It is also populated with dozens of Richardson ground squirrels, who have an impressive system of tunnels. They seem willing to share their home with us and while they run and chase each other and pop in and out of their tunnels, they do not come close to people (or their dogs). They are also impressively car-smart.
There is an 80-km. Ecotour drive that runs the periphery of the park, providing a comprehensive and scenic overview of the lay of the land, as well as several lookout stations. We stopped at the black-tailed prairie dog colony. Grasslands is the only place in Canada where they exist in the wild. They are often confused with ground squirrels, but these little characters are much larger and way more sociable. They bark and chat and chase each other, and have created a fascinating inter-connected community of big mounds and tunnels.
And of course the big draw are the bison herds. They were brought into the park in 2006 from Elk Island National Park and today the herd stands at about 350. We were given a dangerous animals brochure (bison and rattlesnakes) and advised to remain at least a football field away from bison, particularly at this time of year when they are calving and more aggressive. These are majestic creatures – woolly and shaggy and huge.
This one was right at the main gate, but we stayed in the car for photos – he was stomping and shaking his big head – clearly he was not on welcome committee detail.
As for rattlesnakes – we had no luck with sightings. They advised us to wear boots and long pants tucked into socks, and we could have borrowed snake garters, but we ventured out and kept a close eye on the ground cover.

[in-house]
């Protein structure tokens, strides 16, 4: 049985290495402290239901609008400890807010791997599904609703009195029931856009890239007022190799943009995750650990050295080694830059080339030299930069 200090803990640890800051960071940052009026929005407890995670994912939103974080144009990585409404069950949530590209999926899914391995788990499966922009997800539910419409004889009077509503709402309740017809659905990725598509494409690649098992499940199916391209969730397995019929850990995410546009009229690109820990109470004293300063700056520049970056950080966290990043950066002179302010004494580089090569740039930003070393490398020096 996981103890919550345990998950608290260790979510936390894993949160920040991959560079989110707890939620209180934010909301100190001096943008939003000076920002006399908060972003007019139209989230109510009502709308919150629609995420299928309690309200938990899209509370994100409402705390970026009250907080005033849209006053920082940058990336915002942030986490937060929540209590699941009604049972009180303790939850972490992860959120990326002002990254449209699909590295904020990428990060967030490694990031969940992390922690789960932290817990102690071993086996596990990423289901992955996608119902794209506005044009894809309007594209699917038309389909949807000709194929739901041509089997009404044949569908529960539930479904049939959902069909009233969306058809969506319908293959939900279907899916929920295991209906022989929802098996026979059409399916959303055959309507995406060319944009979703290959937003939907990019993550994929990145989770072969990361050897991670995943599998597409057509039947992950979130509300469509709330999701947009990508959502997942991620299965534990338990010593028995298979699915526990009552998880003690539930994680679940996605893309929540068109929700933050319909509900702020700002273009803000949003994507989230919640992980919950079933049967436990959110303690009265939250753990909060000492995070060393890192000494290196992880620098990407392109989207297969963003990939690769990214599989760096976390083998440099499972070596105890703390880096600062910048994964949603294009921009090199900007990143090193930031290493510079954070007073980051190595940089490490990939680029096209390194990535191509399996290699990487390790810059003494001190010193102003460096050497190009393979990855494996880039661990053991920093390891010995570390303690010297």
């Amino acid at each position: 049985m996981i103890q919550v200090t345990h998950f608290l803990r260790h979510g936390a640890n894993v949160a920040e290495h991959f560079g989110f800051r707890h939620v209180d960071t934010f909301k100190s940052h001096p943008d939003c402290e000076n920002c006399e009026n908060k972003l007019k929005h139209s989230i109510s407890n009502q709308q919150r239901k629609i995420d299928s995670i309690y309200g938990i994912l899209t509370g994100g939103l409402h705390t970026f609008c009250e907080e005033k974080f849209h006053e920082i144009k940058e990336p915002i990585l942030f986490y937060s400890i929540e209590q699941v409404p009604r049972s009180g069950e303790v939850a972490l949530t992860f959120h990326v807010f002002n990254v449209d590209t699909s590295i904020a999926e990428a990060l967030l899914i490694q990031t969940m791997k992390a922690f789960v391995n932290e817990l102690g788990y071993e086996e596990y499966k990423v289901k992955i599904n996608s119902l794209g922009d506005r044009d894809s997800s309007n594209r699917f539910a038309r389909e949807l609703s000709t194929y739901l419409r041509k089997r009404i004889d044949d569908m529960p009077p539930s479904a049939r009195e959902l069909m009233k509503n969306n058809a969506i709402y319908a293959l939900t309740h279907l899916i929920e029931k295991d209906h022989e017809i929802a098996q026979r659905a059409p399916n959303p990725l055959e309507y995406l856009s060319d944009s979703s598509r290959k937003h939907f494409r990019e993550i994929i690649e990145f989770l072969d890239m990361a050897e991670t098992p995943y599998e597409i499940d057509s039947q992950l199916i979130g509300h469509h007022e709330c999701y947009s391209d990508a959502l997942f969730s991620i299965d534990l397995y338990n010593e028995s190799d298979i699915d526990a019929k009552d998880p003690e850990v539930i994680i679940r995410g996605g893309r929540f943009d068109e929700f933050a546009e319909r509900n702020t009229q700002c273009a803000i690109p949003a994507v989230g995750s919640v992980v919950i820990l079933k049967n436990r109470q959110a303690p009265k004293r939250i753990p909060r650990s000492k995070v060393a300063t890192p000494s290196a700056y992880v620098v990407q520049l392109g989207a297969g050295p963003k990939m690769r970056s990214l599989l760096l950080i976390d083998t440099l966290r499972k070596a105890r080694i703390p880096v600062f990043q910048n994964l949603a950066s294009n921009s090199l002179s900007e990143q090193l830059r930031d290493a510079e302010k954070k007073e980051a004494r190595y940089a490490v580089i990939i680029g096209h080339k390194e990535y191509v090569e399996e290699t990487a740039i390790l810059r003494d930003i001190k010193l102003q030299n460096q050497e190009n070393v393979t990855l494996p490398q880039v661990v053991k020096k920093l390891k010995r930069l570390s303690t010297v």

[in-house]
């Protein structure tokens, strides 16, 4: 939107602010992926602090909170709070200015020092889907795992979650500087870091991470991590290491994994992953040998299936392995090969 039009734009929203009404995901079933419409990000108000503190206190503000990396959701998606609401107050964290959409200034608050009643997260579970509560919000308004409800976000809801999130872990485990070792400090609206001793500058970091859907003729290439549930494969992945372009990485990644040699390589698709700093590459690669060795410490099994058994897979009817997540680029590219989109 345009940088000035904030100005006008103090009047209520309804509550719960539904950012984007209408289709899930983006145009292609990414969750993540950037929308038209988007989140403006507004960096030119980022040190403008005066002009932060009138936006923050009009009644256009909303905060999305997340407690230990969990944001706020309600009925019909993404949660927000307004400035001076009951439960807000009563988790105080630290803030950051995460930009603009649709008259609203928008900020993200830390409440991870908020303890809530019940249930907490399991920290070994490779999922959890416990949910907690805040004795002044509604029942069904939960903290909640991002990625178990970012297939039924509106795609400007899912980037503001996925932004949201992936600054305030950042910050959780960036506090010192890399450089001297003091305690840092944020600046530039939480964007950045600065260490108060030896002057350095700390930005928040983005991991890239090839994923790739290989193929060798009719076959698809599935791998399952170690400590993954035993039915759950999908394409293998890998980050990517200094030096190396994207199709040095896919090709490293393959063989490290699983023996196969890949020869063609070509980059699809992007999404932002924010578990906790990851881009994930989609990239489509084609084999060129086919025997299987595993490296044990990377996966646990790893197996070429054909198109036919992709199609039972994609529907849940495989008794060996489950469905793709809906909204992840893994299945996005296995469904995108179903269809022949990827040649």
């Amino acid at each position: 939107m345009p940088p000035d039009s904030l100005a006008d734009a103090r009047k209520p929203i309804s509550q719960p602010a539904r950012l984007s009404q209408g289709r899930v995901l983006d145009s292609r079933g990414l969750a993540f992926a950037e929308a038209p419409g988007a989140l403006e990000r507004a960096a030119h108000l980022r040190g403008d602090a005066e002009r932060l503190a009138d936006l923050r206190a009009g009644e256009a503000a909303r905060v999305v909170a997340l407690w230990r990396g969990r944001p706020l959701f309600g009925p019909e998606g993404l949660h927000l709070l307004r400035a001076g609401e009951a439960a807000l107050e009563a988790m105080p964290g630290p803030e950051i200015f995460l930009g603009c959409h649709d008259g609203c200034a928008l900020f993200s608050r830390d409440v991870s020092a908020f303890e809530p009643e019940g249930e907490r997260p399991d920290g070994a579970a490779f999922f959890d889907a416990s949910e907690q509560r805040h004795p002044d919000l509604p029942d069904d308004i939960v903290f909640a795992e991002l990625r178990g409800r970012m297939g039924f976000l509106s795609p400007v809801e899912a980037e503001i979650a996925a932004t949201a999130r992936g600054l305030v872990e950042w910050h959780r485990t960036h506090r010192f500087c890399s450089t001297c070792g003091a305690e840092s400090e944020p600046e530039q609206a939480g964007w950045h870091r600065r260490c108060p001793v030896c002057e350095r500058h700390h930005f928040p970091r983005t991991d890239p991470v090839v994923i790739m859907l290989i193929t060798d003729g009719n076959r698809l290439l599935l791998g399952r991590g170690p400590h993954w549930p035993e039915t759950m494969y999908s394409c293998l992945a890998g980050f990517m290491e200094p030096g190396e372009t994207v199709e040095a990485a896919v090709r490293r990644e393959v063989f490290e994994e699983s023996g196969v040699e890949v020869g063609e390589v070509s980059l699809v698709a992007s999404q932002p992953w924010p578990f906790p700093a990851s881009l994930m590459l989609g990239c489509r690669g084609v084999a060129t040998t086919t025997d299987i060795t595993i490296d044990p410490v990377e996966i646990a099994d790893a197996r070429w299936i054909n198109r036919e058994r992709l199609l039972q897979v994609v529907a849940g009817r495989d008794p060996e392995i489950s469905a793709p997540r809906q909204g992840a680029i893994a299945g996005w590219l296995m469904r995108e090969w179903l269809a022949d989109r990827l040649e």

We headed out on an 11-km. trail, which was well marked and great for the hamstrings (described modestly as undulating prairie). No animal sightings on that hike, but lots of panoramic vistas.
Very happy to be heading back to the barn – we had hiked out to the far range of hills and back.
Unfortunately, the weather turned suddenly, as is often the case in the Prairies. We experienced significant howling winds on our last night, with our tent snapping and falling in on us – a long night and terrible sleep. We woke up to a changed forecast – really strong winds (up to 90 km.), followed by rain, so we reluctantly made the decision to leave.
On our way out of the park, we stopped to chat with a couple from Victoria who are also travelling across Canada, but doing it with a lot more comfort. They are pulling a bright yellow trailer emblazoned with Big Canadian Stuff and will be on the road until October. They have definitely made the case for having a warm, dry home-away-from-home, especially for travelling long distances through North America in three seasons.
We drove east on Hwy, 13, part of the historic Red Coat Trail. This is the trail taken by the North-West Mounted Police to bring law and order to the wild west; now indicated with distinctive route markers.
We are hanging out for a couple of days in Weyburn, home of Tommy Douglas. We’re in a Canalta hotel (a Western chain of hotels) and decided to stay an extra day to regroup.
This is a hotel that caters to work crews and once a week they leave out dinner for them. Last night it was cabbage rolls and potato salad. We rolled in with a filthy, bug-splattered car packed to the rafters with smoky camp gear. We hadn’t had showers for three days. Within minutes, we were checked in and sitting down to an unexpected and delicious meal. We were taken care of by very kind Prairie folks who made us want to stay a little longer. Another hidden charm – the people. When Steve commented this morning how much he enjoyed the cabbage rolls the night before, they arrived over to our breakfast table with two plates of leftovers – “You can heat them up later.”